SNIPEF welcomes surge in interest among school leavers in plumbing and heating career
As Scottish schoolchildren anxiously scan their exam results today, trade associations such as the Scotland and Northern Ireland Plumbing Employers’ Federation (SNIPEF) are welcoming ambitious young people into the vital plumbing and heating sector.
According to the organisation, the prestige of a university course is being progressively devalued and significant numbers of school leavers are looking at alternative pathways to a rewarding and satisfying working life, such as apprenticeships.
The subtle shift in attitude towards a career in the industry, it said, is being influenced by a variety of factors:
- Reward: Plumbers are among the top earners, with “celebrities” such as Charlie Mullins of Pimlico Plumbers – son of a factory worker and a cleaner, who started as an apprentice – building a business now worth £70 million.
- Status: Because of the rate of technological advances and the need for a clear understanding of maths and science, the sector is increasingly being regarded as a top career choice, with the four-year apprenticeship course being as challenging as many university degrees.
- Social contribution: As the country transitions to net-zero carbon emissions, plumbers and heating engineers are in the front line of move from fossil fuels to the installation of sustainable heating for buildings, such as heat pumps.
Fiona Hodgson, chief executive of SNIPEF, said: “It can take years to become a successful plumbing or heating engineer and it requires lifelong learning as the pace of technological change continues to accelerate.
“It is gratifying to see the levels of interest in the industry at the moment and SNIPEF and other trade associations are strongly supportive of apprenticeships – as are employers, who want to future-proof their companies with qualified, skilled and enthusiastic employees.
“The plumbing industry opens up a huge diversity of career paths, it pays very good wages and it creates the opportunity for individuals to run their own businesses or move into senior management positions, as many SNIPEF members have done.
“Many plumbers progress to design, consultancy, teaching and management, making the plumbing and heating industry a career with a future, with opportunities for both males and females.”
The commitment to apprenticeships by plumbing employers was demonstrated over the course of the pandemic when they took on a flood of apprentices as the recovery began to gather momentum. Recruitment has exceeded all industry expectations.
Dale Thomson, training manager at SNIPEF, said: “There is a widespread recognition that apprentices are the future of the industry and that they should be valued and rewarded accordingly.
“This recognition is reflected among potential candidates who are increasingly aware that a career in the sector can be financially attractive, personally fulfilling and socially very worthwhile.”
SNIPEF said it has been at the forefront of support for companies to ensure a vibrant and dynamic industry staffed by professionals versed in the complexity of the technologies which are underpinning renewables and meeting the demand for clean energy in an age of climate change.
As a 19-year-old, nearly fully-qualified – and female – plumber, Connie McNaughton takes particular pleasure in proving people who express doubts about her suitability for her chosen career quite spectacularly wrong.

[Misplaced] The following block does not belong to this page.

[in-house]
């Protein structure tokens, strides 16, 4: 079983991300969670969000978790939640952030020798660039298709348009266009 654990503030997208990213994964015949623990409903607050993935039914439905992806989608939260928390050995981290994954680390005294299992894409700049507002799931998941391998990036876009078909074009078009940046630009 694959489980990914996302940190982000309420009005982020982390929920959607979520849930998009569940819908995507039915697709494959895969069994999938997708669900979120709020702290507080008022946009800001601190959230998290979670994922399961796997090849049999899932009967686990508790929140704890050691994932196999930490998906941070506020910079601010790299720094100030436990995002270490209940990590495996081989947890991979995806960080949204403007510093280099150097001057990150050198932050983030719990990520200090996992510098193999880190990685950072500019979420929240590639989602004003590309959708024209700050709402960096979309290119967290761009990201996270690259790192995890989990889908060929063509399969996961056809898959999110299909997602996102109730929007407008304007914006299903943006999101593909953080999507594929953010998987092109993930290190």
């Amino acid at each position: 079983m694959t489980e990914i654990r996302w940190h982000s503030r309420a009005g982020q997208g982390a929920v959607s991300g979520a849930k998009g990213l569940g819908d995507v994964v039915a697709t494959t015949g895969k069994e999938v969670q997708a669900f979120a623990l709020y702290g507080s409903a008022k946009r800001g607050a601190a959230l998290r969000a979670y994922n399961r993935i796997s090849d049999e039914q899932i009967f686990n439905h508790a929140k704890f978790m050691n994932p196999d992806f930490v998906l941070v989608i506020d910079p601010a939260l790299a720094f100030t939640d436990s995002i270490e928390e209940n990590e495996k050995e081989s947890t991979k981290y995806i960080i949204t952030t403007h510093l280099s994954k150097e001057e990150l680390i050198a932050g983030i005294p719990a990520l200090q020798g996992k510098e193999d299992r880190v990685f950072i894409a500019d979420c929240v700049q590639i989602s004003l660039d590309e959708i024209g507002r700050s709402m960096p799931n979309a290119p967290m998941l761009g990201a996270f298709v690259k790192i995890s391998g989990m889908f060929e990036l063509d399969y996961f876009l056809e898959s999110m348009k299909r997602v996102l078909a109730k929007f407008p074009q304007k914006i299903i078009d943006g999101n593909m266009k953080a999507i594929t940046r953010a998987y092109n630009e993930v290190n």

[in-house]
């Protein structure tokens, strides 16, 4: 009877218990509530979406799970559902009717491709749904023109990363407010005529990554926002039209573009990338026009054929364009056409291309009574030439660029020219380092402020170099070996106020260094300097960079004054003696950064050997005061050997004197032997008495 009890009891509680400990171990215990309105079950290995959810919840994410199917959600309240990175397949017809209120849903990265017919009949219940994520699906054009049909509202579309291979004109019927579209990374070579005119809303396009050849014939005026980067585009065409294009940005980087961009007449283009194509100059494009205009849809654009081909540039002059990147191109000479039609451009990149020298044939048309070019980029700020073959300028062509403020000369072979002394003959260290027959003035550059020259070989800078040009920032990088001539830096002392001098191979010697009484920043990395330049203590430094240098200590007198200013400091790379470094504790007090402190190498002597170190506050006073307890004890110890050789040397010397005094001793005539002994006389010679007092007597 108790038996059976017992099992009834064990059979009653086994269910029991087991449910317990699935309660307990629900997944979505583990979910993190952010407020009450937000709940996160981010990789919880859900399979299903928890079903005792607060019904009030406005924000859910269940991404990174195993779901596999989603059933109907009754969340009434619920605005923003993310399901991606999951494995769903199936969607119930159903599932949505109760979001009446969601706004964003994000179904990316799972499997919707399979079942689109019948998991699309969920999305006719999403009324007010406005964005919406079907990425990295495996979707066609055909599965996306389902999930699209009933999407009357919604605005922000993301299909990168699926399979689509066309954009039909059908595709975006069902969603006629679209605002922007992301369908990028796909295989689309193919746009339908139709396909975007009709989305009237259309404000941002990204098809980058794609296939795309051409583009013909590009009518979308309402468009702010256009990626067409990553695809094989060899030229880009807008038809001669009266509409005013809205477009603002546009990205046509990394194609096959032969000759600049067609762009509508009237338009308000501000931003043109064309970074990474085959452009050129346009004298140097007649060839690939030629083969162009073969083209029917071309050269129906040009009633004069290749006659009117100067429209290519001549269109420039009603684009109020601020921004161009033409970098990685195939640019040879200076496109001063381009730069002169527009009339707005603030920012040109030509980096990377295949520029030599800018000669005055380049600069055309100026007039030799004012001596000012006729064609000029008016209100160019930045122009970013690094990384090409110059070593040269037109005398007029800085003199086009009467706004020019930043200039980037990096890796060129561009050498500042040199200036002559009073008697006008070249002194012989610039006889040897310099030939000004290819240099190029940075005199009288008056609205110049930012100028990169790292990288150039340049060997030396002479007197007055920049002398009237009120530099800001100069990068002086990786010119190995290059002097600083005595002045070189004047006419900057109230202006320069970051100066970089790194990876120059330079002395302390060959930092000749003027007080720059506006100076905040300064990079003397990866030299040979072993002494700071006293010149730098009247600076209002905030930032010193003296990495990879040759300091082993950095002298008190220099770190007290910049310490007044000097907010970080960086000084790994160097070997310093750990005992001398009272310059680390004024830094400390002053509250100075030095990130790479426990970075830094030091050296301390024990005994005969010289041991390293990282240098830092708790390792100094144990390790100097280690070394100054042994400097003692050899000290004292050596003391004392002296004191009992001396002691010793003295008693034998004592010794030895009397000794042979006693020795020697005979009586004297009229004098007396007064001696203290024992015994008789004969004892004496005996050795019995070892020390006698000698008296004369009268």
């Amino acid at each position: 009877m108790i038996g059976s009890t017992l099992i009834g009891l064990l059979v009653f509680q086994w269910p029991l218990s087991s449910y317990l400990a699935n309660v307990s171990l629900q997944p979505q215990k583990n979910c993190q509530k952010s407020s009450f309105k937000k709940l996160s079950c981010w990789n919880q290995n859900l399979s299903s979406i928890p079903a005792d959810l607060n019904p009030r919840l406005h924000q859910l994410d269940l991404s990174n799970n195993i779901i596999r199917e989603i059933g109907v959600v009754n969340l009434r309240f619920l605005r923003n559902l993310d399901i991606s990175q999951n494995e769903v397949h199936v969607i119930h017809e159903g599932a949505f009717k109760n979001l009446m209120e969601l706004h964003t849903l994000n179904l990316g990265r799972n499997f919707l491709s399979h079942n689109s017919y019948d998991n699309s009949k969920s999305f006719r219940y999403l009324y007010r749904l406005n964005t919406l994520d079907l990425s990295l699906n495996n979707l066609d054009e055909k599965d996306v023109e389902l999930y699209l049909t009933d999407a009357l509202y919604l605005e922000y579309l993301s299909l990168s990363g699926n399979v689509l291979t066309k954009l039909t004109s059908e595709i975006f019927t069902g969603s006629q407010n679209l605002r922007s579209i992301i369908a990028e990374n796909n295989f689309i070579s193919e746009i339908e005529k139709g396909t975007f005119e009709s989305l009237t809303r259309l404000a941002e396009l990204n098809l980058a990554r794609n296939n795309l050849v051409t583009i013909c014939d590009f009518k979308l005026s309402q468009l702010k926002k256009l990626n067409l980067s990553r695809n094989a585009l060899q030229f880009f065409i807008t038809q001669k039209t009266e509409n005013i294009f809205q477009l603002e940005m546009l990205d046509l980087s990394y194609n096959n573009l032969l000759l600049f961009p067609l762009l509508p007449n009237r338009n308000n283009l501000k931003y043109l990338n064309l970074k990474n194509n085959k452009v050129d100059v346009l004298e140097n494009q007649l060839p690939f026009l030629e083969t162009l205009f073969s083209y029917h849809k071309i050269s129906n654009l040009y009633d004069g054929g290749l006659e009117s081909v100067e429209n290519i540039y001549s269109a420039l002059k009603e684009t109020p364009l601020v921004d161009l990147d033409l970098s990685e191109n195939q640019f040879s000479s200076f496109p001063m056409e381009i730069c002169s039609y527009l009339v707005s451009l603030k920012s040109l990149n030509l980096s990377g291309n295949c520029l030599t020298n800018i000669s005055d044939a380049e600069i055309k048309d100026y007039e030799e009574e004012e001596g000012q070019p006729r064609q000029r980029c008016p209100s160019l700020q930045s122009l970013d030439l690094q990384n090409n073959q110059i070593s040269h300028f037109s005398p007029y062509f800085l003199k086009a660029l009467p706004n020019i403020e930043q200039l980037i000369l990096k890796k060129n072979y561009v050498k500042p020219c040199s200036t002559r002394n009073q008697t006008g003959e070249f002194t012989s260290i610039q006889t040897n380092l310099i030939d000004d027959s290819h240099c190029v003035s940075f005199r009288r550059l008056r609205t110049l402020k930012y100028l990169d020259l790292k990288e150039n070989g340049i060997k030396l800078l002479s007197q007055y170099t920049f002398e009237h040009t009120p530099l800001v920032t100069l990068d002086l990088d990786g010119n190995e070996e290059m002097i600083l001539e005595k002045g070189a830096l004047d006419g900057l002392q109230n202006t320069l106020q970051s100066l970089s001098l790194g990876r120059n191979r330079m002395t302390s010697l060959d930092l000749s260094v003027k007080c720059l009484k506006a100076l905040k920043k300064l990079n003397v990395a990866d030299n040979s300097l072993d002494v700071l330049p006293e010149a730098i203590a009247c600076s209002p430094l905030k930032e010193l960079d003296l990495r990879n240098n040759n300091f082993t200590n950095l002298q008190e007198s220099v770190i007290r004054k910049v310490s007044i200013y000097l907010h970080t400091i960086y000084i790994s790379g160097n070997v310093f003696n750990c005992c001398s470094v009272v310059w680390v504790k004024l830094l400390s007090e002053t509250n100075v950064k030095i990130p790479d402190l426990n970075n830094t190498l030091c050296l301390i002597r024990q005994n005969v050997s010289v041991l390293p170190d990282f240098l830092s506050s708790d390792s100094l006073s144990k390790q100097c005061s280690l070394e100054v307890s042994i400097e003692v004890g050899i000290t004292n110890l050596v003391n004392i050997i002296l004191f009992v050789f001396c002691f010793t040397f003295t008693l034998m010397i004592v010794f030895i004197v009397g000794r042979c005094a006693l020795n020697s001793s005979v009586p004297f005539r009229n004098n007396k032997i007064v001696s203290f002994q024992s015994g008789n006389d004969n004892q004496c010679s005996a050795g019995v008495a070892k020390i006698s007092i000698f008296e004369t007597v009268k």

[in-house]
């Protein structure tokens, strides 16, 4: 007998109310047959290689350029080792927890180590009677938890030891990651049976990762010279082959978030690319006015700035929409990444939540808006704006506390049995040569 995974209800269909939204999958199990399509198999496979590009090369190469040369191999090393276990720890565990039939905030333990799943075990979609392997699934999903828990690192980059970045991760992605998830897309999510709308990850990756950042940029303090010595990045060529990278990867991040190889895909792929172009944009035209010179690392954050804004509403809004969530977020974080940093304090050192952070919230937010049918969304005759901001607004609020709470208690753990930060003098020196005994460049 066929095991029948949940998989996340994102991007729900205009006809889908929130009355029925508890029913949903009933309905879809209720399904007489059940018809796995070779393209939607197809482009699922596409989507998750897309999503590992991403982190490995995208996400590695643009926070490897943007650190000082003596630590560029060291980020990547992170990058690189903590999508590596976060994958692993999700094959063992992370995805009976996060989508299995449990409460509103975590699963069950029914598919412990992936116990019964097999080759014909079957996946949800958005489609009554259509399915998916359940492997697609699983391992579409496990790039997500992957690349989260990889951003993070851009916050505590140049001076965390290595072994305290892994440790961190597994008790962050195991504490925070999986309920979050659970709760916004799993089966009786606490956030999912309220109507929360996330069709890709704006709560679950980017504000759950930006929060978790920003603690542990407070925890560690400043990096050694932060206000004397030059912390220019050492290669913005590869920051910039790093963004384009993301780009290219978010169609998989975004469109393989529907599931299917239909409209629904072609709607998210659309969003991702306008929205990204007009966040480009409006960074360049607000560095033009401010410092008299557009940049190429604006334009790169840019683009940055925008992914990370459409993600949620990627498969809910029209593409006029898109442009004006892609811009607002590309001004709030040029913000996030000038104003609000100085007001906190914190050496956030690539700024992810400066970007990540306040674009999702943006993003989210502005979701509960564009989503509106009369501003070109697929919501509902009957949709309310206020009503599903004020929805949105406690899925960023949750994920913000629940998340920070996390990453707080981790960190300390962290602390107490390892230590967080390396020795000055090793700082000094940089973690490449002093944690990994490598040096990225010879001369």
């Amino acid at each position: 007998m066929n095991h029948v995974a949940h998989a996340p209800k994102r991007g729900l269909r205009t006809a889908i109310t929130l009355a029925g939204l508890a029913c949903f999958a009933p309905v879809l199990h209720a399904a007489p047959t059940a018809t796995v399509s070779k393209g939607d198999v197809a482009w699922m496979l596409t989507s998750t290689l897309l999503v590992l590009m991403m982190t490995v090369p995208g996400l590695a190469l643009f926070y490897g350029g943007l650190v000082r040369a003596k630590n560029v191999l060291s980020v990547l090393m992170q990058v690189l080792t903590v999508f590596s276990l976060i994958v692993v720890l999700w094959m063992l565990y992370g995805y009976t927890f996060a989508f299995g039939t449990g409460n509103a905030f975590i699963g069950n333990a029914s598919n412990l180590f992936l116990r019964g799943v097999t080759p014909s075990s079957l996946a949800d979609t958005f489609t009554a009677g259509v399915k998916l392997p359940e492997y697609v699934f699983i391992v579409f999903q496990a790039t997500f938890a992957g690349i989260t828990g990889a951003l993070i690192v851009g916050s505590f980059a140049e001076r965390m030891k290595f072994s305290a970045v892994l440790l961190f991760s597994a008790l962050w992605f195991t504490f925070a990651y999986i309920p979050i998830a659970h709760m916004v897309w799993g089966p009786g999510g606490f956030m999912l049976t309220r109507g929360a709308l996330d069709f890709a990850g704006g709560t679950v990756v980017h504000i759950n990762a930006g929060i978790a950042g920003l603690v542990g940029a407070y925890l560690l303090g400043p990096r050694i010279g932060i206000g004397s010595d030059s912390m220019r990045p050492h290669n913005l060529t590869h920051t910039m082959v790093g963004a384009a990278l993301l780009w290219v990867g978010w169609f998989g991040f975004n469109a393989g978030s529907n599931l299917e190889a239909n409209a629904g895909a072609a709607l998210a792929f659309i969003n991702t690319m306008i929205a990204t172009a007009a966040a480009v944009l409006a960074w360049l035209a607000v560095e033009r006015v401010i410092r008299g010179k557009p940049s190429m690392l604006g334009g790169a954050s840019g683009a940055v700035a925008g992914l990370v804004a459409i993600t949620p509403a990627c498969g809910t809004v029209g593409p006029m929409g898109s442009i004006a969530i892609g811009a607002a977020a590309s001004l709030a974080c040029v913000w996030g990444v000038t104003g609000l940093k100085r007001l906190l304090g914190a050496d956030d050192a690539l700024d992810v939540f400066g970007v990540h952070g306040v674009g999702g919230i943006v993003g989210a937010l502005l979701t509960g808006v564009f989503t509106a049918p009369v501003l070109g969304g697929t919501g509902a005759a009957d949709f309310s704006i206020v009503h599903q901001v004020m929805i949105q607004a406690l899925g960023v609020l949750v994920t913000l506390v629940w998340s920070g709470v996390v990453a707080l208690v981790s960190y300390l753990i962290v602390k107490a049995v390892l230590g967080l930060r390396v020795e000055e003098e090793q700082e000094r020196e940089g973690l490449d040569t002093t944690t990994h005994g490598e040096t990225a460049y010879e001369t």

“Sometimes,” said the ambitious and confident Fife apprentice, “people have doubts about whether I could do the job. They are not rude, it’s just because I’m a girl. In that case, I go out of my way to do even more professional work than ever. It answers their questions.”
The professional attitude has taken Connie from a pre-apprenticeship at the age of 15 through to very close to the end of her time, with just the Accredited Certification Scheme Gas exam to go. She has already sailed through the Plumbing and Heating Final Competence Assessment.
The former pupil of Bell Baxter High School in her home town of Cupar is now flying solo, being entrusted by her employer, local firm Robert Walker Plumbing and Heating, to represent the company on less complicated domestic jobs.
“Today,” she said, “we were installing an unvented cylinder. At other times, we fit boilers and deliver boiler services, or perhaps we will be called on to fit a whole bathroom. There is always something new.
“I work mostly with my mentor, Demi Glenn, who has been fully qualified for 12 or 13 years. It’s unusual to have two women working together in this industry, but she has been great to me and has taught me just about everything I know.
“I have been going out on my own recently, doing small jobs such as fitting taps. It’s a bit weird working alone, but the company has good customers, who are really welcoming – and I get lots of cups of tea.”
Connie wanted to take up a trade from a young age – “I hated school,” she said – but she had never considered plumbing until her dad had a word with company owner Robert Walker, who was a personal friend.
She said: “Rab asked me lots of questions, then gave me a trial and we took it from there. I know he is close to retirement, but he has given me a great chance and he wants me to see it through.
“In the long term, I would like to run my own business and have people working for me. The teamwork I have experienced has shown me that things can get done a lot faster and more effectively than by working on your own.”
Her advice to people thinking of a career in the plumbing and heating industry? “Give it a go. You never know if you’ll like it until you try. And don’t care about what anyone else thinks, especially if you’re a girl. It’s your life.”